K-State and John Deere team up for a remote sensing study

Researchers at Kansas State University and John Deere report the findings of a project that they say could “fundamentally change” the way farmers manage and market crops.

K-State Research and Extension agronomist Ignacio Ciampitti said the university is working with John Deere partners to analyze information from remote sensors on and off combine harvesters that will ultimately help farmers improve their protein. cereals from crops.

“Our customers tell us that maximizing grain yield and quality is very important,” said Yancy Wright, head of business agronomy testing at John Deere. “End-users – including millers, animal feeders and other processors – need high-quality cereal crops, and market premiums are beginning to reflect this demand.

“We wanted to validate our current technology development and discover new approaches to consider when developing solutions to help customers maximize their yield and quality, especially grain protein.”

One published paper At the end of 2021, in the journal Remote Sensing, researchers presented an analysis of 84 studies on the accuracy of models that predict grain content in a field crop based on current technology, such as satellite imagery.

Ciampitti said the team was able to compare areas of agricultural fields before harvesting using portable sensors, drones or airplanes; then after harvesting using sensors attached to the combine.

With this information, they compared the areas of the field assessed as low or high quality for the cereal protein concentration and determined where there were variations in crop quality after harvest.

“This is a developing field of research,” Ciampitti said. “Differentiating the quality of field crops becomes important to understand and can increase the competitiveness of American crops that enter both supply chains and local and international markets.”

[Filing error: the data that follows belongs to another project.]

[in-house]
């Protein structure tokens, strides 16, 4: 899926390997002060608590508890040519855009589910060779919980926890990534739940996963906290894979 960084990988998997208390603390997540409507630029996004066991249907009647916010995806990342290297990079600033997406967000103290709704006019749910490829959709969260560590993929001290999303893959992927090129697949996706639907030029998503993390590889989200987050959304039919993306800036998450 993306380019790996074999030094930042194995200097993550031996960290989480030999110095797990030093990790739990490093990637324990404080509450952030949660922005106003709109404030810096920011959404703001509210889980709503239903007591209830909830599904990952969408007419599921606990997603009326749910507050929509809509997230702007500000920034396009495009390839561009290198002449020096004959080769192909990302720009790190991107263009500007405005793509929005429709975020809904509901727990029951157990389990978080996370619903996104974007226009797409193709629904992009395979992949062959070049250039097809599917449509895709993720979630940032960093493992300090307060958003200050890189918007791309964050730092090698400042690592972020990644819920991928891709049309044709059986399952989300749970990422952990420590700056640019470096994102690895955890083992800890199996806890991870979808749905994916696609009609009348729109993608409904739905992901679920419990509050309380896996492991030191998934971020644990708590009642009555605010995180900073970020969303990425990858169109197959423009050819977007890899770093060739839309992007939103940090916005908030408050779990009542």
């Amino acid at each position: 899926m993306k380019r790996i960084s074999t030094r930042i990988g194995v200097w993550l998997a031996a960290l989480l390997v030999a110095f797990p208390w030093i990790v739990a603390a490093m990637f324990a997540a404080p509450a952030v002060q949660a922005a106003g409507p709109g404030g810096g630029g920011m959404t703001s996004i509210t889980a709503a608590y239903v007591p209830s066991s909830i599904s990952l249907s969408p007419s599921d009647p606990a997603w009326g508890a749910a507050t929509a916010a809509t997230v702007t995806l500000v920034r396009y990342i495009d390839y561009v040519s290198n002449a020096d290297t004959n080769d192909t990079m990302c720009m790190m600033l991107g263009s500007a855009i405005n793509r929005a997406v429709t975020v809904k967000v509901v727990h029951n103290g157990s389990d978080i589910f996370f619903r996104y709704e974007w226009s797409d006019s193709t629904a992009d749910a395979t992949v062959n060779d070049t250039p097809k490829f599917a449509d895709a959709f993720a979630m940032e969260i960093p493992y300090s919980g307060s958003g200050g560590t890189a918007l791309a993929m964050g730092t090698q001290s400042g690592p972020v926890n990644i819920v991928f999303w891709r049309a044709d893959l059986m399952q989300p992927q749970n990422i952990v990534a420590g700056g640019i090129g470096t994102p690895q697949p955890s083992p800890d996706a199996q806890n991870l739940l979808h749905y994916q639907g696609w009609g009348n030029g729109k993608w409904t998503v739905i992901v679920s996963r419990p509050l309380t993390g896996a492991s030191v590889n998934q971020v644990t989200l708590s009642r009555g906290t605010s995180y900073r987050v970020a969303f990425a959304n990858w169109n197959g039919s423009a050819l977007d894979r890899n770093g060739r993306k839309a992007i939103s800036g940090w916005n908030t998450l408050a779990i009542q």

Ciampitti said the analysis showed that combine sensors are more accurate than remote sensors in predicting grain protein concentrations, although off-combine sensors worked better for seasonal management and separate harvest planning. ; and costs less to implement.

“However,” he adds, “the sensors on the combine can quickly become the gold standard for predicting cereal protein levels during the season.”

According to the recent researcher journal article, a recent survey of 186 soybean farmers in several states indicated that more than 55% of them would invest in technology to assess grain protein concentration if they could earn a $ 0.50 premium per bushel. Because of this, the researchers say, “farmers’ interest is expected to grow as the direct and indirect benefits of (protein concentration in cereals) become more apparent.”

“As we introduce technologies for collecting grain protein concentration data, we will look at this paper to understand how we can achieve some of the proposed uses for this new data layer with internal and partnership solutions. , which will help us bring maximum value to customers who adopt these technologies, ”said Wright.

“This work,” he added, “will lead to the development of technology that will fundamentally change the way farmers manage their grain harvest and trade, as well as the way they manage their crop inputs.”

Ciampitti said the university is moving forward with the development of a remote sensing “decision tool” to differentiate the spatial variation in crop quality before harvest, which will help farmers make decisions before harvesting and marketing their crop.

“In addition, we are working with commodity councils to begin collecting field data to create one of the largest farmer-centric databases on the spatial variation of field crops related to crop quality in the United States,” Ciampitti said. “This is happening in collaboration with many other states and in close partnership with farmers across the country.”

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